Continuous Embroideries

I’ve written and taught several times about continuous embroideries in the past. The latest collection “Floral Fantasy” has a free sample which lends towards the concept. I received several emails requesting for a step-by-step (with pictures) guide, so here it is. But, before I start to explain the concept, let’s understand what constitutes continuous embroideries. It is any embroidery design which can be placed over and over to create a continuity. The designs in Floral Fantasy were specially created to give an illusion of fantasy flowers, with additional care taken to blend them into a continuous mode. Each design comes with a basting box, which is the guide towards not just placement of the design on fabric, but also a guide towards continuous embroidery. This requires absolutely no measuring, printing of templates or any other specialty hoops or tools.

To begin with, the basting box is stitched out directly on the stabilizer, before the fabric is even attached. Folks who know me, know that IIMG_1811 do not FFSampleever hoop my fabrics! The fabrics are either pinned to the stabilizer or water soluble glue stick is used to adhere fabric to stabilizer. The basting box has an extremely important function. Before I go any further, let’s look at the design itself. The design has a curvy type vine. The vine becomes the perfect element for continuous embroidery.

To show what I mean, the software image on the right shows how the design blends towards a continuous embroidery.  Image1See how the basting boxes match up, even though the embroidery is mirror imaged. That requires a bit of finagling on the part of the digitizer to ensure that when the design is mirror imaged, it will be hit the previously stitched out portion of the design precisely to make it into a continous embroidery.

I’m sure many of you are having that “aha” moment right now. So, to continue…now that you have stitched out your basting box on the stabilizer, you are going to place the fabric on top of the stitched out area and either pin the fabric or use water soluble glue stick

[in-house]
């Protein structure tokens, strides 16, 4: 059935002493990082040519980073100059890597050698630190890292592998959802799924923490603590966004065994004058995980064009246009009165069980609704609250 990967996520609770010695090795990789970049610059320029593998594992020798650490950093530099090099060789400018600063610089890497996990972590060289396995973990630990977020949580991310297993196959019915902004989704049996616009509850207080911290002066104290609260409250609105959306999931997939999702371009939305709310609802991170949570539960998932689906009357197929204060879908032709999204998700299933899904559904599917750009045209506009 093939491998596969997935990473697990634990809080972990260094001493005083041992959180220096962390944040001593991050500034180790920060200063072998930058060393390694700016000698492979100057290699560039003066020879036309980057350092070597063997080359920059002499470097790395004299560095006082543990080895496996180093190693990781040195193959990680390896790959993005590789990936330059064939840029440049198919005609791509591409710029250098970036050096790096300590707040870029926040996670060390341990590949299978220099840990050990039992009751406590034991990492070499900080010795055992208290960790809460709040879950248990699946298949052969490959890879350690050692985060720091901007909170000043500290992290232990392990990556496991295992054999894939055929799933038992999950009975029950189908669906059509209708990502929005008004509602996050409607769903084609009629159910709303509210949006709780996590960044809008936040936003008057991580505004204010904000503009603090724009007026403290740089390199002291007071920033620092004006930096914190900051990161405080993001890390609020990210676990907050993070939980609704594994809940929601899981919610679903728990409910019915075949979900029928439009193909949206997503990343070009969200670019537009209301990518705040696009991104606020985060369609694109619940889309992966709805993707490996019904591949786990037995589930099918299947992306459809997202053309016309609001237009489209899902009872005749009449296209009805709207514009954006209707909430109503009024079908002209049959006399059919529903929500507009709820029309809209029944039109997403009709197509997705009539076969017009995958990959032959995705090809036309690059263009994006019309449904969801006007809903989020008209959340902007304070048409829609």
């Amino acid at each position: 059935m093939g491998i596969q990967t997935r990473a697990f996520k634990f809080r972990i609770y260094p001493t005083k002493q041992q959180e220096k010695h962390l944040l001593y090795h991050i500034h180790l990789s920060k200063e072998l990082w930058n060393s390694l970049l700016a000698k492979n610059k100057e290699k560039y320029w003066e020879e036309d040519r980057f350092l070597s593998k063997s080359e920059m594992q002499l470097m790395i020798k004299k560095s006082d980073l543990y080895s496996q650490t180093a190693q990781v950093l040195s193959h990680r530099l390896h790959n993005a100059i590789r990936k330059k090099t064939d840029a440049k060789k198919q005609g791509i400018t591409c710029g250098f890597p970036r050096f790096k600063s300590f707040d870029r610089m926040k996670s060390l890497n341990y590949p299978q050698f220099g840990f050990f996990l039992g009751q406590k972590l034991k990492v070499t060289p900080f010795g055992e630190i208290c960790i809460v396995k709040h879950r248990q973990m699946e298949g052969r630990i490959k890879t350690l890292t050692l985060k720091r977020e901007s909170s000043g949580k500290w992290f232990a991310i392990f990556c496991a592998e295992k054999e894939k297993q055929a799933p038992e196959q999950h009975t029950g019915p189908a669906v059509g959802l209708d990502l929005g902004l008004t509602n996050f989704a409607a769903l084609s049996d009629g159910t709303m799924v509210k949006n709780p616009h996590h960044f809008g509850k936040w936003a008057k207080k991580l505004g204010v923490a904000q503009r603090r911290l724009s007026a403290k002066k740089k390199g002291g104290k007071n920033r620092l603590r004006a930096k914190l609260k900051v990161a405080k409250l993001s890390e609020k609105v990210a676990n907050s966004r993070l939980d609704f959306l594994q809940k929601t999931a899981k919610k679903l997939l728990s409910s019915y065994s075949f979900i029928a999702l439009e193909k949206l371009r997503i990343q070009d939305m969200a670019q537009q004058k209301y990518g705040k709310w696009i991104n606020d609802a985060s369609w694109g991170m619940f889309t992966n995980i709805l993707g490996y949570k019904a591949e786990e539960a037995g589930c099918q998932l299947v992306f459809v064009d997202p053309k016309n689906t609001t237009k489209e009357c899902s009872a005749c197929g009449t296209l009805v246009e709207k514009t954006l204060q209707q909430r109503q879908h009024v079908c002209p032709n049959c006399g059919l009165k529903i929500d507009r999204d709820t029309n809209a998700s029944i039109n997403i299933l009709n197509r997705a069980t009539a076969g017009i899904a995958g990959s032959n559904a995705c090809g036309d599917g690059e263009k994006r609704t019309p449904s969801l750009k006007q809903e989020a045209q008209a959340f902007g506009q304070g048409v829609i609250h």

to attach the fabric to the stabilizer. A word about the type of stabilizer. The designs in Floral Fantasy are very light weight in density, therefore they are great to stitch out on light weight fabrics, including home linens. I am a great fan of linens and my favorite place on the net is All about Blanks. The color band tea towels are among some of my favorite items…who am I kidding! They are all my favorite items!

Placing the tea towel on the stitched out basting box, you can see where the design will embroider. This is your guide #1-placement. IMG_1813I pinned the tea towel to the stabilizer. Oh, and because this is a tea towel, I don’t like the stabilizer to show on the backside, so I used water soluble Vilene. Once the embroidery is complete, I can wash the tea towel and both sides will look great! So, I pinned my tea towel. Btw, I used a darker color thread deliberately to stitch out the basting box, so it would show up for the pictures. You probably would want to use a color thread which matches with your fabric color. After all the embroidery is done, there may be tiny portions of the basting box which may be covered by the embroidery, that would need to be trimmed. Stitch out your design. As my tea towel has a yellow band, I opted for yellow flower buds!

Once the embroidery is completed, trim the stabilizer an inch away from the basting box. Hoop another piece of stabilizer and stitch out IMG_1814the basting box again. Be sure though…mirror image that design! See how the basting boxes match in the picture on the right! Ta da! Pin your fabric again and finish stitching out the design.  Continue the process until your border is completed!

Now…somethings you must pay attention to before starting the embroidery. Do measure the fabric that you will be embroidering. This will let you determine the number of times that you will need to stitch out the design (as a border).

The designs in the collection only have the basting box around them for placement purposes, they are not there for continuous embroidery. Hope this technique will allow you to create beautiful borders using the flower bud! Happy embroidering.



Comments (1)

MaritzeNovember 26th, 2013 at 11:30 pm

Too beautiful,
Most interesting !

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